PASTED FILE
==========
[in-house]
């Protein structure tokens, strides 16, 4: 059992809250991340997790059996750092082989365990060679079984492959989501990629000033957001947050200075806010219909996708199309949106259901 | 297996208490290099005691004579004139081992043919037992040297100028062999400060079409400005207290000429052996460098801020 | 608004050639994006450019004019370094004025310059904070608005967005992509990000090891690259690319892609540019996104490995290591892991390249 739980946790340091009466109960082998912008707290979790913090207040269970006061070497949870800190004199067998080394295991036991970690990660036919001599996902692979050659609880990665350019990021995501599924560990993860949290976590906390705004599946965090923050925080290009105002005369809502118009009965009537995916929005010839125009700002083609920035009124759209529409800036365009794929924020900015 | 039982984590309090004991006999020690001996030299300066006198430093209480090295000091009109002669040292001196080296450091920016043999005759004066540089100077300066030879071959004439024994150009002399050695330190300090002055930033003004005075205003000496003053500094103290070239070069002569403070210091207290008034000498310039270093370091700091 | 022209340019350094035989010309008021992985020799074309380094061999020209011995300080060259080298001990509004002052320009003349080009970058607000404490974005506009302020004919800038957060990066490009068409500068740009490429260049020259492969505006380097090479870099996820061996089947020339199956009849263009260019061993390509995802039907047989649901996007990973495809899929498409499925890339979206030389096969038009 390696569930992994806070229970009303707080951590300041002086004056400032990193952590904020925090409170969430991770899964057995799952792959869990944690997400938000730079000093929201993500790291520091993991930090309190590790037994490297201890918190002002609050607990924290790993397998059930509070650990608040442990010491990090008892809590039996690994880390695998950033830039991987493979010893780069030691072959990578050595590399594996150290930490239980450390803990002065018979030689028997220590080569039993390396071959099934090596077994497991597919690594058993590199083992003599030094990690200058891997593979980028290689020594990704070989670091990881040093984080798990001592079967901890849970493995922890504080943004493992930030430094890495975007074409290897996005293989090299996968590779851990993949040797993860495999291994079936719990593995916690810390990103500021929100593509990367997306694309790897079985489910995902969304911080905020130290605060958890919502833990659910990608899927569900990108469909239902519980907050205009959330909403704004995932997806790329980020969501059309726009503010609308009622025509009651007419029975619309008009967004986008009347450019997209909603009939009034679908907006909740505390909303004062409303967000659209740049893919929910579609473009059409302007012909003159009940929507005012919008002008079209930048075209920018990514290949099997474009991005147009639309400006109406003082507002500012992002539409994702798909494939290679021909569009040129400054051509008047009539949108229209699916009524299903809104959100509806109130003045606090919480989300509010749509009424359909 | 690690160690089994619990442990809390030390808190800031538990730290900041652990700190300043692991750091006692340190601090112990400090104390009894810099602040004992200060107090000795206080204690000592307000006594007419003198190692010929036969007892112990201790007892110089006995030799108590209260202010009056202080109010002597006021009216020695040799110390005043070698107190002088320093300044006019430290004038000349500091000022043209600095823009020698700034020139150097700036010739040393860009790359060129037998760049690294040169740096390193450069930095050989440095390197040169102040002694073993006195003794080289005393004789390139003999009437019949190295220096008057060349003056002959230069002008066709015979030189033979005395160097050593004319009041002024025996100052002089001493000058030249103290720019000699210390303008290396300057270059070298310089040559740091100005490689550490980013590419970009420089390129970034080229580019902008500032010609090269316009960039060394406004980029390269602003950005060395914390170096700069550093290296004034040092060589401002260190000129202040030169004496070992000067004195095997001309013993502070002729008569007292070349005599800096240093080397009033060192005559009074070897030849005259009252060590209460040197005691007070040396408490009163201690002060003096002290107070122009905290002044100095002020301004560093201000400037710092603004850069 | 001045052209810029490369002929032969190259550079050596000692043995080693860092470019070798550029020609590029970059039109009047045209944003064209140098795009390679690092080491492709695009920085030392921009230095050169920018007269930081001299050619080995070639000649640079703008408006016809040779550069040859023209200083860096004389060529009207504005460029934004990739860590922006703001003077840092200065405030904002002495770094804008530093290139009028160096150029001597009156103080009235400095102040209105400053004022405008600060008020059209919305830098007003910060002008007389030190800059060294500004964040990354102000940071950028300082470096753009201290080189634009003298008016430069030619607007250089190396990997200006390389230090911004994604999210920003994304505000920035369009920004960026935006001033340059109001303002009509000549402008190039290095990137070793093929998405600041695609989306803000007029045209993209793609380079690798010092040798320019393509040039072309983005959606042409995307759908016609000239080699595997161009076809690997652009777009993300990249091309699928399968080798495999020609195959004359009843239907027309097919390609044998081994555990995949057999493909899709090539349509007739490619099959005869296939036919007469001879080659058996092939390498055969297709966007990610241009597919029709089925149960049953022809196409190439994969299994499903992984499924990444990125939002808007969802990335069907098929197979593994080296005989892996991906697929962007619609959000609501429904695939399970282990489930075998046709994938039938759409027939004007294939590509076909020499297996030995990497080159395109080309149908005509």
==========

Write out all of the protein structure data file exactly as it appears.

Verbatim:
[in-house]
């Protein structure tokens, strides 16, 4: 059992809250991340997790059996750092082989365990060679079984492959989501990629000033957001947050200075806010219909996708199309949106259901 | 297996208490290099005691004579004139081992043919037992040297100028062999400060079409400005207290000429052996460098801020 | 608004050639994006450019004019370094004025310059904070608005967005992509990000090891690259690319892609540019996104490995290591892991390249 739980946790340091009466109960082998912008707290979790913090207040269970006061070497949870800190004199067998080394295991036991970690990660036919001599996902692979050659609880990665350019990021995501599924560990993860949290976590906390705004599946965090923050925080290009105002005369809502118009009965009537995916929005010839125009700002083609920035009124759209529409800036365009794929924020900015 | 039982984590309090004991006999020690001996030299300066006198430093209480090295000091009109002669040292001196080296450091920016043999005759004066540089100077300066030879071959004439024994150009002399050695330190300090002055930033003004005075205003000496003053500094103290070239070069002569403070210091207290008034000498310039270093370091700091 | 022209340019350094035989010309008021992985020799074309380094061999020209011995300080060259080298001990509004002052320009003349080009970058607000404490974005506009302020004919800038957060990066490009068409500068740009490429260049020259492969505006380097090479870099996820061996089947020339199956009849263009260019061993390509995802039907047989649901996007990973495809899929498409499925890339979206030389096969038009 390696569930992994806070229970009303707080951590300041002086004056400032990193952590904020925090409170969430991770899964057995799952792959869990944690997400938000730079000093929201993500790291520091993991930090309190590790037994490297201890918190002002609050607990924290790993397998059930509070650990608040442990010491990090008892809590039996690994880390695998950033830039991987493979010893780069030691072959990578050595590399594996150290930490239980450390803990002065018979030689028997220590080569039993390396071959099934090596077994497991597919690594058993590199083992003599030094990690200058891997593979980028290689020594990704070989670091990881040093984080798990001592079967901890849970493995922890504080943004493992930030430094890495975007074409290897996005293989090299996968590779851990993949040797993860495999291994079936719990593995916690810390990103500021929100593509990367997306694309790897079985489910995902969304911080905020130290605060958890919502833990659910990608899927569900990108469909239902519980907050205009959330909403704004995932997806790329980020969501059309726009503010609308009622025509009651007419029975619309008009967004986008009347450019997209909603009939009034679908907006909740505390909303004062409303967000659209740049893919929910579609473009059409302007012909003159009940929507005012919008002008079209930048075209920018990514290949099997474009991005147009639309400006109406003082507002500012992002539409994702798909494939290679021909569009040129400054051509008047009539949108229209699916009524299903809104959100509806109130003045606090919480989300509010749509009424359909 | 690690160690089994619990442990809390030390808190800031538990730290900041652990700190300043692991750091006692340190601090112990400090104390009894810099602040004992200060107090000795206080204690000592307000006594007419003198190692010929036969007892112990201790007892110089006995030799108590209260202010009056202080109010002597006021009216020695040799110390005043070698107190002088320093300044006019430290004038000349500091000022043209600095823009020698700034020139150097700036010739040393860009790359060129037998760049690294040169740096390193450069930095050989440095390197040169102040002694073993006195003794080289005393004789390139003999009437019949190295220096008057060349003056002959230069002008066709015979030189033979005395160097050593004319009041002024025996100052002089001493000058030249103290720019000699210390303008290396300057270059070298310089040559740091100005490689550490980013590419970009420089390129970034080229580019902008500032010609090269316009960039060394406004980029390269602003950005060395914390170096700069550093290296004034040092060589401002260190000129202040030169004496070992000067004195095997001309013993502070002729008569007292070349005599800096240093080397009033060192005559009074070897030849005259009252060590209460040197005691007070040396408490009163201690002060003096002290107070122009905290002044100095002020301004560093201000400037710092603004850069 | 001045052209810029490369002929032969190259550079050596000692043995080693860092470019070798550029020609590029970059039109009047045209944003064209140098795009390679690092080491492709695009920085030392921009230095050169920018007269930081001299050619080995070639000649640079703008408006016809040779550069040859023209200083860096004389060529009207504005460029934004990739860590922006703001003077840092200065405030904002002495770094804008530093290139009028160096150029001597009156103080009235400095102040209105400053004022405008600060008020059209919305830098007003910060002008007389030190800059060294500004964040990354102000940071950028300082470096753009201290080189634009003298008016430069030619607007250089190396990997200006390389230090911004994604999210920003994304505000920035369009920004960026935006001033340059109001303002009509000549402008190039290095990137070793093929998405600041695609989306803000007029045209993209793609380079690798010092040798320019393509040039072309983005959606042409995307759908016609000239080699595997161009076809690997652009777009993300990249091309699928399968080798495999020609195959004359009843239907027309097919390609044998081994555990995949057999493909899709090539349509007739490619099959005869296939036919007469001879080659058996092939390498055969297709966007990610241009597919029709089925149960049953022809196409190439994969299994499903992984499924990444990125939002808007969802990335069907098929197979593994080296005989892996991906697929962007619609959000609501429904695939399970282990489930075998046709994938039938759409027939004007294939590509076909020499297996030995990497080159395109080309149908005509």